The Dodgers know all about giving games away. They’ve excelled at it, struggling with their defense throughout most of the season.
But on Monday they got to experience this giving routine from the other side, the Chicago White Sox committing three errors -- two coming in the Dodgers’ decisive five-run sixth, when all five of the Dodgers’ runs were unearned.
With Clayton Kershaw back looking like a dominant pitcher, the Dodgers happily accepted the Chicago generosity to come away with a 5-2 victory before a Dodger Stadium crowd of 37,336.
The White Sox and Dodgers entered the game tied for the fourth-most errors in the majors, both having committed 44. Some ties are meant to be broken.
Kershaw (4-2) made only one mistake in his eight innings. He gave up two runs on just four hits. He did not walk a batter and matched his season high with nine strikeouts.
Kershaw was just merrily going on his way early, not allowing a baserunner through the opening 3 1/3 innings, looking a lot like a guy determined to put his last outing (three runs, seven hits in seven innings) behind him.
But Gordon Beckham ended the early perfect-game bid with a line-drive single to center. And then came Cuban rookie sensation Jose Abreu, appearing in his first game since going on the disabled list May 18 with an ankle injury.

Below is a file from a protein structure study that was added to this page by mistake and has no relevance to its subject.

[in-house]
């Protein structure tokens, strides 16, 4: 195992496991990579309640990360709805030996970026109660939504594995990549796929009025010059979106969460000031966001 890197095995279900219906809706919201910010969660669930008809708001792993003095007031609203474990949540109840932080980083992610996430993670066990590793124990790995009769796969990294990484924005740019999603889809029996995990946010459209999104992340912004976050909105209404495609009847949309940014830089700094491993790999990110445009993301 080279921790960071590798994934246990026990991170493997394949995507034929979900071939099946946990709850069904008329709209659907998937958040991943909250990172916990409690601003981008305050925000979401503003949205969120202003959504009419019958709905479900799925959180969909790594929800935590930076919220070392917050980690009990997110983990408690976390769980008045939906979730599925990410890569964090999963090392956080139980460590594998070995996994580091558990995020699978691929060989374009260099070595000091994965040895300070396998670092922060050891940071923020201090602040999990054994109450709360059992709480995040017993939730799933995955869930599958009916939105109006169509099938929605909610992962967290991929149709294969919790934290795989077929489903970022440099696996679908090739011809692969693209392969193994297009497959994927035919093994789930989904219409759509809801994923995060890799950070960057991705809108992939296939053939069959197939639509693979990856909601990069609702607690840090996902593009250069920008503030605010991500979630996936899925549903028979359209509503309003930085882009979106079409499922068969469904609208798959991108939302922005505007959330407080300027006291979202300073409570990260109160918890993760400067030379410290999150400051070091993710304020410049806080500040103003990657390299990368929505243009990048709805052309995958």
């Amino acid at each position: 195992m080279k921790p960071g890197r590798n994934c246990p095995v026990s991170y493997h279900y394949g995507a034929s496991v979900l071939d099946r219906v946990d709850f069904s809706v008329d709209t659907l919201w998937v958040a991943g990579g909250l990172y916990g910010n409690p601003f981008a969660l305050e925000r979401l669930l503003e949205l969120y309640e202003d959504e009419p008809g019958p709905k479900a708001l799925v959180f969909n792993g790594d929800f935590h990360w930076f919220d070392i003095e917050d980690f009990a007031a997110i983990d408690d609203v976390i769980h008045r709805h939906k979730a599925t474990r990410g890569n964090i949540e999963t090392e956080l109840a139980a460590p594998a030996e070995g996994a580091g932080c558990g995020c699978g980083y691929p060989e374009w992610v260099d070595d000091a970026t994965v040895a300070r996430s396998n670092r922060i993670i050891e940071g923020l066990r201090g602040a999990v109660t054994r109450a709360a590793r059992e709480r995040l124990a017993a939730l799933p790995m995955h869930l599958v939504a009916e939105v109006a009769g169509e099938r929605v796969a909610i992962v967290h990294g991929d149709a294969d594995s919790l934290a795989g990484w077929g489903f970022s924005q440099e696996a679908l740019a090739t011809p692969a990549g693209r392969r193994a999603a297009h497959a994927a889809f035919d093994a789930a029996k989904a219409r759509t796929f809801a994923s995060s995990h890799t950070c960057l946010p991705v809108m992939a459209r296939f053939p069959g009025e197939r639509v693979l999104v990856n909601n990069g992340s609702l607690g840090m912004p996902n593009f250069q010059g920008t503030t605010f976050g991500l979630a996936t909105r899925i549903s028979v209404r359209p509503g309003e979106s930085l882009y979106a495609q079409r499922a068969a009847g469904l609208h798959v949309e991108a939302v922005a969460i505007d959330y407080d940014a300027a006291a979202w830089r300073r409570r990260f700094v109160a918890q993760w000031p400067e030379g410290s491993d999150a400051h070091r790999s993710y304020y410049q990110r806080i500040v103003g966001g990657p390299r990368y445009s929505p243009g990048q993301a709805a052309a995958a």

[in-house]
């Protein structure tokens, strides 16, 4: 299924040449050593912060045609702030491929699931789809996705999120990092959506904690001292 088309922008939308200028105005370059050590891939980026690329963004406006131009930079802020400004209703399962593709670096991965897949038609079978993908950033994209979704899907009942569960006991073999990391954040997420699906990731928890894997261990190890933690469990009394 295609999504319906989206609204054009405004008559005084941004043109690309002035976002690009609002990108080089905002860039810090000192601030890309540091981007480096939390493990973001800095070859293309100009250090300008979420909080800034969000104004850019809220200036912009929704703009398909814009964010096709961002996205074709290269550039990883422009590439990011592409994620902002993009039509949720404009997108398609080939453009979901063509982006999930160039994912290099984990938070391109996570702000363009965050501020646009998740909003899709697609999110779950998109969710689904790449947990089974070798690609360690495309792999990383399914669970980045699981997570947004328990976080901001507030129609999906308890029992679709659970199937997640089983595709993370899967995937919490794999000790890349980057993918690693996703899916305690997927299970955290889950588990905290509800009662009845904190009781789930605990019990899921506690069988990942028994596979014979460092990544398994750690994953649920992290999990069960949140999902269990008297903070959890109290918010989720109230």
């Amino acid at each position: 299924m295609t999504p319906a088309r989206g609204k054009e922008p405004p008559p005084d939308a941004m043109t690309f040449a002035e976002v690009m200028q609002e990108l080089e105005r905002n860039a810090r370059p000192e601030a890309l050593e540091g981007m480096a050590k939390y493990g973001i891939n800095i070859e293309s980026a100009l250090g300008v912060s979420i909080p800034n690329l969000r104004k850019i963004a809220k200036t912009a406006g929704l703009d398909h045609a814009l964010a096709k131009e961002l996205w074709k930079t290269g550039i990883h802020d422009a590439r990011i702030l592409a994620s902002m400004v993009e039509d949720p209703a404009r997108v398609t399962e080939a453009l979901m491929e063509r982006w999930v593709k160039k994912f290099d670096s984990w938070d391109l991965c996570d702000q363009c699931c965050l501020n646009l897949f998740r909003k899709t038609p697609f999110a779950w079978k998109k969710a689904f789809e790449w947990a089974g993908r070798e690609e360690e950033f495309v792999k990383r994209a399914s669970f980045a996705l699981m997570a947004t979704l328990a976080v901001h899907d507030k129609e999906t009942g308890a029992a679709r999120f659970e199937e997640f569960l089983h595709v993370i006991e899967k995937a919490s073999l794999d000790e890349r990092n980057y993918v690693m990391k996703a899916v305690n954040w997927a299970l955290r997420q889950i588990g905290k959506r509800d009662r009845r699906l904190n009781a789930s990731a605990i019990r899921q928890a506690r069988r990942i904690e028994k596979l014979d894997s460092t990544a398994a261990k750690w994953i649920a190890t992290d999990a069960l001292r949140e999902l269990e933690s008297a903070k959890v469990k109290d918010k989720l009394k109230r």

Abreu sent his 16th home run of the season out to left field on a line. It was a shot that seemed to get into the stands within a tenth of a second.
But after the fourth, the White Sox resumed going down quietly and eventually aided the Dodgers in their comeback. Kershaw actually got the rally going with a leadoff single in the sixth off Jose Quintana.
One out later Matt Kemp sent a bouncer to Beckham at second. Beckham, who had already made a couple of nice plays, couldn’t come up with the bouncer and was charged with an error.
Yasiel Puig struck out, but the Dodgers came back with a five-run, two-out rally. Hanley Ramirez hit what should have been the third out, sending a bouncer to third baseman Conor Gillaspie. After gloving the ball, he appeared to have plenty of time to simply take a few steps and force out Kershaw at third.
Instead, Gillaspie hesitated before throwing to first – on a bounce that got past Abreu for a second error. That allowed Kershaw to score and the inning changed dramatically.
Adrian Gonzalez followed with a bouncing infield hit deep into the hole at second to score Kemp. Scott Van Slyke walked to load the bases. Justin Turner lofted a bloop hit just behind the reach of Beckham in shallow center and two more scored. Drew Butera added a run-scoring single, and the Dodgers had a 5-2 lead on the five unearned runs.
So their winning rally consisted of a single by the pitcher, an error, another error, an infield hit, a walk, a bloop single and another single.Copyright © 2014, Los Angeles Times